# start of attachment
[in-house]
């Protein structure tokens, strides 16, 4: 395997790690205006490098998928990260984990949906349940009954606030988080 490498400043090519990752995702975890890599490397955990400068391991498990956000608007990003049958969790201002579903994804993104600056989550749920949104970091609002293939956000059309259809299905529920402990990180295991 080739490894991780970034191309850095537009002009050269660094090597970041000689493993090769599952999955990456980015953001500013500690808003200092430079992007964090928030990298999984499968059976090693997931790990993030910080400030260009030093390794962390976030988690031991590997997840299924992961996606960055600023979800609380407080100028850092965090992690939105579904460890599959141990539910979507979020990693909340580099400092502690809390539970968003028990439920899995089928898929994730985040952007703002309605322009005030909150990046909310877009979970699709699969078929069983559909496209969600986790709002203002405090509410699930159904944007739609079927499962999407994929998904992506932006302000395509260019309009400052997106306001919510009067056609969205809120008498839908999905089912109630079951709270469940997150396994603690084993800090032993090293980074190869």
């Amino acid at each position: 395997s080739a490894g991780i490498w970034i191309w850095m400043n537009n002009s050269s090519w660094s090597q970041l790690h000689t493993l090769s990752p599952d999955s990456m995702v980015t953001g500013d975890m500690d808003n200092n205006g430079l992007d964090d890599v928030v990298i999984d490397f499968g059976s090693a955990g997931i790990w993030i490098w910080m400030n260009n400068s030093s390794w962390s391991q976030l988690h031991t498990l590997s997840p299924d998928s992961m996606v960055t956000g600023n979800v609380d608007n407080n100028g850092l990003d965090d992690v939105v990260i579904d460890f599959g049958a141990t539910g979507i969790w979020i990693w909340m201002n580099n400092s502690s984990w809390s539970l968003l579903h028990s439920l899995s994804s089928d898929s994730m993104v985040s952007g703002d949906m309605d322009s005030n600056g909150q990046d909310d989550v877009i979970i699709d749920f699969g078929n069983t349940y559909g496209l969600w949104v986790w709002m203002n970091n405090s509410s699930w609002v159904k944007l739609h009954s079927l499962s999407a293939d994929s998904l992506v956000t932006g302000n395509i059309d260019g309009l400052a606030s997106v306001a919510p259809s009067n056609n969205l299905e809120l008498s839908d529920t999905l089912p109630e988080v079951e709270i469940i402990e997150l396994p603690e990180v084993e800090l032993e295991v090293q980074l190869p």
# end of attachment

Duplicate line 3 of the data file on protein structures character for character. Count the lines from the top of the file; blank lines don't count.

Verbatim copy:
């Amino acid at each position: 395997s080739a490894g991780i490498w970034i191309w850095m400043n537009n002009s050269s090519w660094s090597q970041l790690h000689t493993l090769s990752p599952d999955s990456m995702v980015t953001g500013d975890m500690d808003n200092n205006g430079l992007d964090d890599v928030v990298i999984d490397f499968g059976s090693a955990g997931i790990w993030i490098w910080m400030n260009n400068s030093s390794w962390s391991q976030l988690h031991t498990l590997s997840p299924d998928s992961m996606v960055t956000g600023n979800v609380d608007n407080n100028g850092l990003d965090d992690v939105v990260i579904d460890f599959g049958a141990t539910g979507i969790w979020i990693w909340m201002n580099n400092s502690s984990w809390s539970l968003l579903h028990s439920l899995s994804s089928d898929s994730m993104v985040s952007g703002d949906m309605d322009s005030n600056g909150q990046d909310d989550v877009i979970i699709d749920f699969g078929n069983t349940y559909g496209l969600w949104v986790w709002m203002n970091n405090s509410s699930w609002v159904k944007l739609h009954s079927l499962s999407a293939d994929s998904l992506v956000t932006g302000n395509i059309d260019g309009l400052a606030s997106v306001a919510p259809s009067n056609n969205l299905e809120l008498s839908d529920t999905l089912p109630e988080v079951e709270i469940i402990e997150l396994p603690e990180v084993e800090l032993e295991v090293q980074l190869p």